We returned to Vancouver and had dinner at the apartment. I went for a walk in the dark, toward the Pacific Ocean, where I discovered that at the end of Davie Street is English Bay Beach. Great for a little evening relaxation.
My trip starts out well, with a packed first day. Six more days to go. Early mornings, late evenings, lots of walking, a car rental, and side trips to Harrison Hot Springs, Chilliwack and Whistler.
Every quarter, IHG Rewards has a special called PointBreaks. Hotels across the world are available for booking at five thousand points nightly. I’ve taken advantage of this many times. Sometimes the hotels are inconveniently located, sometimes they have just been renovated, at other times the hotel is about to be reflagged.
My recent stay was in Warren, Pennsylvania – I though a small town retreat would be good. Warren is located near the Allegheny National Forest.
The Holiday Inn is located on the outskirts of town – at first look I thought it was a converted government building. This hotel was quite large, with a restaurant and a bar.
The Plaza Diner came recommended by the clerk at the Holiday Inn. I could have eaten at the hotel, but I was looking for something local. It was quite packed, given the size of the town. I sat at the counter, watching the work. There are two kitchens – one in the front window, the other hidden from view.
Duffy’s came recommended by one of the local bartenders. Long and narrow, I sat at the bar at the back. Famous for their grilled vegetables, which were excellent. There are many ghost signs in Warren – the one beside Duffy’s is for a previous business, advertising an Oyster and Chop House.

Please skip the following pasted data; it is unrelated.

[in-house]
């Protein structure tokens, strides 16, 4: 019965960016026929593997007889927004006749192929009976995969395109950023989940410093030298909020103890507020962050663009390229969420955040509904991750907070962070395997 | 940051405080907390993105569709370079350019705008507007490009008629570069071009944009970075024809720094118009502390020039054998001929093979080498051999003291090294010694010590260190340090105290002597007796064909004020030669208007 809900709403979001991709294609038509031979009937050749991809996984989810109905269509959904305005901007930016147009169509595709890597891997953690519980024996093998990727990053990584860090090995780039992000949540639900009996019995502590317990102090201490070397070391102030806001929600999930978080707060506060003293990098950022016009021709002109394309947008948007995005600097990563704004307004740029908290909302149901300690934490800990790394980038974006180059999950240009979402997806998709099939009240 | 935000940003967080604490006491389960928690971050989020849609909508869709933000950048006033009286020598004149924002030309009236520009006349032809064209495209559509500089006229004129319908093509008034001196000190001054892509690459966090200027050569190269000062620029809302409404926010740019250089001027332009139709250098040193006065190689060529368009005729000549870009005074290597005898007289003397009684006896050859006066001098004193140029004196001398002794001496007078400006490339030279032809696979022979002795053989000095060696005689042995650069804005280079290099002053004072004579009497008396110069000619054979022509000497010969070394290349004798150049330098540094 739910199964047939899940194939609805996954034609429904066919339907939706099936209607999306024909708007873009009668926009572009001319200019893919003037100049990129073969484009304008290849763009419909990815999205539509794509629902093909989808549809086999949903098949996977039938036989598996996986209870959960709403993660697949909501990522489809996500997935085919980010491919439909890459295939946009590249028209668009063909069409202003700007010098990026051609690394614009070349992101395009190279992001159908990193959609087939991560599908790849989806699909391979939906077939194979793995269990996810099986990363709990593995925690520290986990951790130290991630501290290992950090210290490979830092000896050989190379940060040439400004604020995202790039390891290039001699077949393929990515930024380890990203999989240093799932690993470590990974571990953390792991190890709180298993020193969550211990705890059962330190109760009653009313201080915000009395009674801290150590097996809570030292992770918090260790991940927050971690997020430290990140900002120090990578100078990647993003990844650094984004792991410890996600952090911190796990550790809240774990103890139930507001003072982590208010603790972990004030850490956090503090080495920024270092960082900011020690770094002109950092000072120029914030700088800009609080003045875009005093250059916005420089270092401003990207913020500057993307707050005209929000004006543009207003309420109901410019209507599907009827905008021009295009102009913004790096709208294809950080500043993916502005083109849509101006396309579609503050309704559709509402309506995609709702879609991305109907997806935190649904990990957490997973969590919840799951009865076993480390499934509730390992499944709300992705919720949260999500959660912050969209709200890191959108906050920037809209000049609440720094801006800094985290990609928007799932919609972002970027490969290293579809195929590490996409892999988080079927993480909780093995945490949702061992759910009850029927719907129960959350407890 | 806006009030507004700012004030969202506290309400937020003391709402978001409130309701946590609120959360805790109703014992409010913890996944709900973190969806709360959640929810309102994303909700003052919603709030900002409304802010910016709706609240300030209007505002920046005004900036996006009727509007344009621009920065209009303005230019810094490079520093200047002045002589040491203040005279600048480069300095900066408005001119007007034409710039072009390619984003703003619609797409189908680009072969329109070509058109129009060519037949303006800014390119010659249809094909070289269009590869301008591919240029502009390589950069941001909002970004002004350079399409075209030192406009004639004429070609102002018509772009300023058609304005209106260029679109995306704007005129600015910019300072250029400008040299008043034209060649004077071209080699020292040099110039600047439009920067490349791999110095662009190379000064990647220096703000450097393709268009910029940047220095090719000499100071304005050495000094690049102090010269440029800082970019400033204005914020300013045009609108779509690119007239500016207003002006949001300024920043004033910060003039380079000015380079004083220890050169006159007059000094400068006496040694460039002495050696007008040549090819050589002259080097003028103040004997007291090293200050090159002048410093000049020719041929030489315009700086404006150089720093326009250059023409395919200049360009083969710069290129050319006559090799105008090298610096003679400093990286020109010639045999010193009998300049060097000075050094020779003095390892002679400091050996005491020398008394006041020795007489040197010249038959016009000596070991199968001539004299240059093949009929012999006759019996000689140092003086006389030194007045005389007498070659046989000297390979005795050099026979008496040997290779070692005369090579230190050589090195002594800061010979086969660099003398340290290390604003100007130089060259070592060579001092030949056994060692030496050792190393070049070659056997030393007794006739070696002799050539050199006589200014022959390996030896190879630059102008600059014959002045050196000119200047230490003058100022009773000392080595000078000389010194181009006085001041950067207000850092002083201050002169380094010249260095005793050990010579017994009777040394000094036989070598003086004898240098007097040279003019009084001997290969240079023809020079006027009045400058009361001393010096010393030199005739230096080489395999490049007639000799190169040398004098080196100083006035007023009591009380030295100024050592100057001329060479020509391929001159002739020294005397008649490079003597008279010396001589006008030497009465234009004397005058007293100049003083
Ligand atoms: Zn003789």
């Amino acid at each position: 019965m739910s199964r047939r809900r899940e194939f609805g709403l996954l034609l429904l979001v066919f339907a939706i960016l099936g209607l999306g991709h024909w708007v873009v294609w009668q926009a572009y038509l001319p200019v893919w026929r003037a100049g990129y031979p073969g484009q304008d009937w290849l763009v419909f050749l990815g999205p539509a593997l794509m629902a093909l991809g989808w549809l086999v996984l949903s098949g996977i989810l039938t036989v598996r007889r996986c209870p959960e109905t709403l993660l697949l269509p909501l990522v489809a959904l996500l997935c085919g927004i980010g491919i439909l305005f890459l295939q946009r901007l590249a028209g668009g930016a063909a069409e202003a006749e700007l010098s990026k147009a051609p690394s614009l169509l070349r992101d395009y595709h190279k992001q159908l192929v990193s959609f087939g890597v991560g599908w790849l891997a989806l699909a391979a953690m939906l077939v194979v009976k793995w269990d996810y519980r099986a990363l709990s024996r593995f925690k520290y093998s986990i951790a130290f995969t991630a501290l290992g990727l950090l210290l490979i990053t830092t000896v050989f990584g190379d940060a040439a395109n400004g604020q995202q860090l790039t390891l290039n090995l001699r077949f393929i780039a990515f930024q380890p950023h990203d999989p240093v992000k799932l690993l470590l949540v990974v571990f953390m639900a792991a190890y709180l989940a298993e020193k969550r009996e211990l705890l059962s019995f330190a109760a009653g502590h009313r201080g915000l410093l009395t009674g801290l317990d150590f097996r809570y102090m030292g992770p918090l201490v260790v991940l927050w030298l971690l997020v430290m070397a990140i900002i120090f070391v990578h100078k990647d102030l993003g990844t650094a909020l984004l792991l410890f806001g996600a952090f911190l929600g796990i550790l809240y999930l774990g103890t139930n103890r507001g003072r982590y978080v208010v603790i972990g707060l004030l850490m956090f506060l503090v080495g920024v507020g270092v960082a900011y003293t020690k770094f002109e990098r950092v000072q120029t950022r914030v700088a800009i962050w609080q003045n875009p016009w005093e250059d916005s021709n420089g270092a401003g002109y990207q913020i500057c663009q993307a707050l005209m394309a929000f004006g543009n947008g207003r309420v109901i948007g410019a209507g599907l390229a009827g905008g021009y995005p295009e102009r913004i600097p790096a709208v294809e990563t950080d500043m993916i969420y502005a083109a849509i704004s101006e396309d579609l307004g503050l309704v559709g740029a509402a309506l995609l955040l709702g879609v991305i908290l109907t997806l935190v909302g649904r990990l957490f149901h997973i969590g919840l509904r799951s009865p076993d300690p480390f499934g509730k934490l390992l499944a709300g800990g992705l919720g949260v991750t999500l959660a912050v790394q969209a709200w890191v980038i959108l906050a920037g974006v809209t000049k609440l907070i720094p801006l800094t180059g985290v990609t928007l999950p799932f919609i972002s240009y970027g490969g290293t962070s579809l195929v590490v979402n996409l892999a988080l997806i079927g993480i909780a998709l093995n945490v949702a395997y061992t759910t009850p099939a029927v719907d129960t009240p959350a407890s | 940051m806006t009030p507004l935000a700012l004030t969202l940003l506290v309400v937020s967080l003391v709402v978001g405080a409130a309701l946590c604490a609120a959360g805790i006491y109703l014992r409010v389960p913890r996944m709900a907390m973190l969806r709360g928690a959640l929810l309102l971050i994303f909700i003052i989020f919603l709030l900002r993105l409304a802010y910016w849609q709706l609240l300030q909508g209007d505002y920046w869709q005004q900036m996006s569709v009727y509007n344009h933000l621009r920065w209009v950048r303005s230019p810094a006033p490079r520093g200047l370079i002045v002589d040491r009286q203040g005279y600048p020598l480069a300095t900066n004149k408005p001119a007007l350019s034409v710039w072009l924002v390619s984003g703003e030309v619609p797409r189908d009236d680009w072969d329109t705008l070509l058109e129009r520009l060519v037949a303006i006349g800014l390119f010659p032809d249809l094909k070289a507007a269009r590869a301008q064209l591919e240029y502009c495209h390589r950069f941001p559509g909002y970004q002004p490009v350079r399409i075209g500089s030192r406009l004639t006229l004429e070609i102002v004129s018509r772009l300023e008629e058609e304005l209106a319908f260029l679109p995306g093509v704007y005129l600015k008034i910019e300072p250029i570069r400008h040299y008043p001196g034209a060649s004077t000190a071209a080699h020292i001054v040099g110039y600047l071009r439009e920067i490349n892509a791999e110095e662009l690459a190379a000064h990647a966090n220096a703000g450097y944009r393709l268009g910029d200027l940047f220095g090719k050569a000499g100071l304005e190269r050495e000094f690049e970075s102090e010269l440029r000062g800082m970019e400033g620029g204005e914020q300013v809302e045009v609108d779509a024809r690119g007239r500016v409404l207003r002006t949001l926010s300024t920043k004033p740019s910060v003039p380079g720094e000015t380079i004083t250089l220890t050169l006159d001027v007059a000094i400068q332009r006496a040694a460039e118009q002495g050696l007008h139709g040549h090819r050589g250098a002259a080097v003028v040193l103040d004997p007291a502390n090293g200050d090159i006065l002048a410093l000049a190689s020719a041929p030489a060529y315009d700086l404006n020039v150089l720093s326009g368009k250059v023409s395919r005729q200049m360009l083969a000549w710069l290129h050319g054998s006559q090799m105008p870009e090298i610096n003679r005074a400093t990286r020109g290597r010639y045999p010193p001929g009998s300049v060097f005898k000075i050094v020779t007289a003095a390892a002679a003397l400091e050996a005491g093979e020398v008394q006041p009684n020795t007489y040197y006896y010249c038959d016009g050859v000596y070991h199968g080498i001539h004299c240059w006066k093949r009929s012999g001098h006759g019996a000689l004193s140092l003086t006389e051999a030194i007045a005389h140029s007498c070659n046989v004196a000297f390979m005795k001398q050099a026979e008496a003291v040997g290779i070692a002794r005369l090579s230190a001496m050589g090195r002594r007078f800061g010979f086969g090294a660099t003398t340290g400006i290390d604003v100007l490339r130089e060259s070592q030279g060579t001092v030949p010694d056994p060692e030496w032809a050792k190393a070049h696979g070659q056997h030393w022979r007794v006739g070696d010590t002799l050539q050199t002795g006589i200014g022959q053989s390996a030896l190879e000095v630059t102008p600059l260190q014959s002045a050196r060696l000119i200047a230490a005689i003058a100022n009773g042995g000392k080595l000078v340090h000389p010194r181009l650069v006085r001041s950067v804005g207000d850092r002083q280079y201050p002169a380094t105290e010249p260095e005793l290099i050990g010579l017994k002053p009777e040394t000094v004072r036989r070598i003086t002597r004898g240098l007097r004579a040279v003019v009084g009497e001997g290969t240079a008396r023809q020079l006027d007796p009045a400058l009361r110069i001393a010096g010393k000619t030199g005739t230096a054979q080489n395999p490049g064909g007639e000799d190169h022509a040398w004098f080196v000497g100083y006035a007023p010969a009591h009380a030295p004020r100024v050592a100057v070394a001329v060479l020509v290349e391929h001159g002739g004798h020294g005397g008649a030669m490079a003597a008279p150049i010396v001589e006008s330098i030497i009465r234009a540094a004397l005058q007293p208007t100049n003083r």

On my way out of town, the hotel staff recommended that I stop and see the Kinzua Bridge, so I took a trip through the National Forest to find it.
Almost unannounced, this appears. Pennsylvania was a major producer of oil, and this is one of the few remaining power houses, long decommissioned.
I reach my destination – the Kinzua Bridge in Mt Jewett, PA. Originally a railroad bridge, three hundred feet high and two thousand feet long, it was opened in 1882 and closed permanently in 2003. A tornado went through the valley, collapsing the supports.
It’s now becoming a state tourist attraction. One can walk out the train tracks, and there’s a viewing platform at the end, with a glass floor.
Mount Jewett, Pennsylvania is located about half an hour from Warren.
The Magnolia Mound Plantation House is one of the oldest surviving buildings in the city of Baton Rouge, Louisiana, near the Mississippi River, located about one mile south of the downtown area. It was built in the French Creole style in 1791, with an addition in the early 1800’s.